Councils get help to prepare for sea-level rise

A senior NIWA scientist is concerned many councils are having difficulty “getting off the starting blocks” when it comes to planning for coastal climate change.

A senior NIWA scientist is concerned many councils are having difficulty “getting off the starting blocks” when it comes to planning for coastal climate change.

Coastal structures are at risk from rising sea levels

Dr Rob Bell, an expert in rising sea levels, wants councils to know there is new information and tools available that can help them, regardless of the uncertainties about how climate change will affect their region.

“I think councils generally know there’s a problem and want to get on with it, but what I’ve picked up is that they don’t quite know where to start – often the biggest hurdle is getting off the starting blocks.”

This week marks the beginning of a nationwide series of workshops for council staff, engineers, planners and infrastructure operators to make them more familiar with the updated Coastal Hazards and Climate Change Guidance released by the Ministry for the Environment in December. A public meeting will also be held in each workshop location.

The start of the workshops coincides with the results of a survey commissioned by insurance company IAG about New Zealanders’ knowledge of and attitude towards climate change. The survey found that almost 90 per cent of people are expecting more frequent and extreme storms and more inundation of coastal locations. Some 75 per cent of respondents thought some people will need to move from where they live.

Dr Bell is one of several experts, along with analysts from the Ministry for the Environment, that will be leading the workshops that aim to encourage councils to plan for coastal climate change now rather than wait for certainty about what might happen. The future magnitude of many climate change impacts can’t be known with certainty since they depend on how much greenhouse gases we emit to the atmosphere in coming years. The workshops will offer tips on how to get a team together and at what points to include engagement with the community.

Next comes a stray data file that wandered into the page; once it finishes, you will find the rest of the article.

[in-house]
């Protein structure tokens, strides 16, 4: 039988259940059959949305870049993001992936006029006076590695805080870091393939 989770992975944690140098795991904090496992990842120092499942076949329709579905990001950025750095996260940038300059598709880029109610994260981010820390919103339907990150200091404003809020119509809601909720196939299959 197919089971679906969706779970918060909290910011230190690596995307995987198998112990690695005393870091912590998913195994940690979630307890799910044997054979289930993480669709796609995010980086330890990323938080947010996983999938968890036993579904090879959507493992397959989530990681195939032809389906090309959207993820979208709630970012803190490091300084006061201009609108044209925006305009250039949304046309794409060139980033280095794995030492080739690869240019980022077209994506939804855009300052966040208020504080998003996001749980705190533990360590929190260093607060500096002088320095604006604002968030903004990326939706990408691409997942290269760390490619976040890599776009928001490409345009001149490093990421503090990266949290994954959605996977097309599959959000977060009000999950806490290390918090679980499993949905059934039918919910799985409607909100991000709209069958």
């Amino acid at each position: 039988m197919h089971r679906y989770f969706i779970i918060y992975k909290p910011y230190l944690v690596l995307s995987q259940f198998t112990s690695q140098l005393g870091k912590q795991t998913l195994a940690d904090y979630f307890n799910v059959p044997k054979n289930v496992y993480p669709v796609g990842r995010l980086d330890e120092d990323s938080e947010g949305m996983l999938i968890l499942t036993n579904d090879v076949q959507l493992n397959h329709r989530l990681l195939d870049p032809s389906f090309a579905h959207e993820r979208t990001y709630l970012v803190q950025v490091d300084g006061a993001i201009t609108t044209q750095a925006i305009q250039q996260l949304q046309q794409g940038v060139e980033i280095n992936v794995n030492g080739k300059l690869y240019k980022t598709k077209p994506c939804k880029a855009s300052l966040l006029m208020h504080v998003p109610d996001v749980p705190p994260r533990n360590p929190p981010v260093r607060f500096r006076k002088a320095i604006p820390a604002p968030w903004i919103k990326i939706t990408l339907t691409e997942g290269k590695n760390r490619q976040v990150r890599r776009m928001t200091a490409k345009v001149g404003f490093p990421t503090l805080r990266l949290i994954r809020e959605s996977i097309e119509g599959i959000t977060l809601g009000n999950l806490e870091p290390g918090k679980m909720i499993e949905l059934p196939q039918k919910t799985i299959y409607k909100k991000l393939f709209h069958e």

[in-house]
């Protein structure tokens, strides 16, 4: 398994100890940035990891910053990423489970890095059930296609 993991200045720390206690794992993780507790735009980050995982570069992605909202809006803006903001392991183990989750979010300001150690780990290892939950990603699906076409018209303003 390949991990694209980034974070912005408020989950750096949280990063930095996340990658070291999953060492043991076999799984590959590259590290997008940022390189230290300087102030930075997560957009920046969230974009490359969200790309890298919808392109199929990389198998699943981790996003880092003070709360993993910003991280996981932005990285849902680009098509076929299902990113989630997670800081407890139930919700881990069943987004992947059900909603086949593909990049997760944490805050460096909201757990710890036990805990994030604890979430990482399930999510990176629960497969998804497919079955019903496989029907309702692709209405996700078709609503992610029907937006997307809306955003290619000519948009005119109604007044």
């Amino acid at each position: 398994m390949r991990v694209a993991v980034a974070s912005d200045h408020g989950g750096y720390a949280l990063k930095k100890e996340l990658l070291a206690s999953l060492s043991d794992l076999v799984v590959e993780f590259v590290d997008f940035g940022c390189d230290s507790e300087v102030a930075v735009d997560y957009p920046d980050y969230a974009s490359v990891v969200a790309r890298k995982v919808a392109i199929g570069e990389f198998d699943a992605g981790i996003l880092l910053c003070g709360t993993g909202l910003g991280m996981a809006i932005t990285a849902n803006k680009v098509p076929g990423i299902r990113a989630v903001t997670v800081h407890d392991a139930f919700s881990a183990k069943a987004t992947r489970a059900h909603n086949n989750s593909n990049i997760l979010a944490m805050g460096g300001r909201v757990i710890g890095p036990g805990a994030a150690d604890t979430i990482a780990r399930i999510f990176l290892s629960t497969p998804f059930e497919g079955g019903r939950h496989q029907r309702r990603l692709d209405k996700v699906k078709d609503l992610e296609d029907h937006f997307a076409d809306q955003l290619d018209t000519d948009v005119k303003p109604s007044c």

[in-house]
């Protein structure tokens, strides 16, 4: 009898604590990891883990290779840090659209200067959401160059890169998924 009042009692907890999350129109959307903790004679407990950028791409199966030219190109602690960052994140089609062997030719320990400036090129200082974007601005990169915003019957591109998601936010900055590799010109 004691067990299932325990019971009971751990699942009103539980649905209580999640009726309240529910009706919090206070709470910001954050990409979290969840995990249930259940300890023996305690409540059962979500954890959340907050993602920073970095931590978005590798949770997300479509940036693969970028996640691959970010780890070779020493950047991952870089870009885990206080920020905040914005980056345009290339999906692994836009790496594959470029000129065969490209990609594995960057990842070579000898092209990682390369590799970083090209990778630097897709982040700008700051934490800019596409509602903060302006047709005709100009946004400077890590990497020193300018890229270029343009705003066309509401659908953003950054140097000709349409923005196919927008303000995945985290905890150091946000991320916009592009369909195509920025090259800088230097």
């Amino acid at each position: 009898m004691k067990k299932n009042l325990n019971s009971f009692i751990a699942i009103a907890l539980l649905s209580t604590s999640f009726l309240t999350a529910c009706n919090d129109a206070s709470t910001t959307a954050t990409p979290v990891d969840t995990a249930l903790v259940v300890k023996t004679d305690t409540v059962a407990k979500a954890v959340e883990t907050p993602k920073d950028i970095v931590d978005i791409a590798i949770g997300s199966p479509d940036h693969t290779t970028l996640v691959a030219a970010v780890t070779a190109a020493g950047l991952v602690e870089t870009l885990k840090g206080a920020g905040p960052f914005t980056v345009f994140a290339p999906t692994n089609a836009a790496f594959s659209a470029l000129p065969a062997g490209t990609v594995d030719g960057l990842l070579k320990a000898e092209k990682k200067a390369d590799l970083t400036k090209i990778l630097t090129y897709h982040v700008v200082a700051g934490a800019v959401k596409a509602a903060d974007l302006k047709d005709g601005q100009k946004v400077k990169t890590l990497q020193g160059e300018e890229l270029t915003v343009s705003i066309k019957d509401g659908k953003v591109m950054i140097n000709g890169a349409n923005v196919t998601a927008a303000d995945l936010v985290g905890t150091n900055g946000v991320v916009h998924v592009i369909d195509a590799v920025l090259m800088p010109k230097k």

“We’ve got to get on and do something now despite the uncertainty. Decisions can’t wait, so we are suggesting that adaptive planning and monitoring progress towards decision points is the best tool in the box,” Dr Bell said.

Adaptive planning enables councils to have several options in place that can be implemented when an agreed trigger is reached to switch pathways.

“Each coastal situation is different – some issues are imminent and some are down the track so councils and communities need to work out when they have to adapt and what short and long-term options are available to them. When they near a threshold they can then decide which of the options they what to implement.”

Dr Bell said monitoring enabled a plan to be slowed down or sped up, depending on how communities were being affected by climate change.

Dr Bell says the coastal guidance poses five key questions within a 10-step decision framework:

  • What is happening?
  • What matters most?
  • What can we do about it?
  • How can we implement the strategy?
  • How is it working?

There are also four sea level rise projections for councils to consider that range from half a metre to 1.4 metres by 2120 depending on how global emissions track over this time.

“Monitoring what is happening will show which scenario plays out, and whether to slow down or speed up planning and implementation. Any decision made now will have repercussions for flexibility to adapt in the future but it is important to know what is coming, what the threshold is and have a plan in your pocket to switch to.”

The workshops are funded by the Deep South National Science Challenge and the public meetings organised by the New Zealand Coastal Society.

View workshop details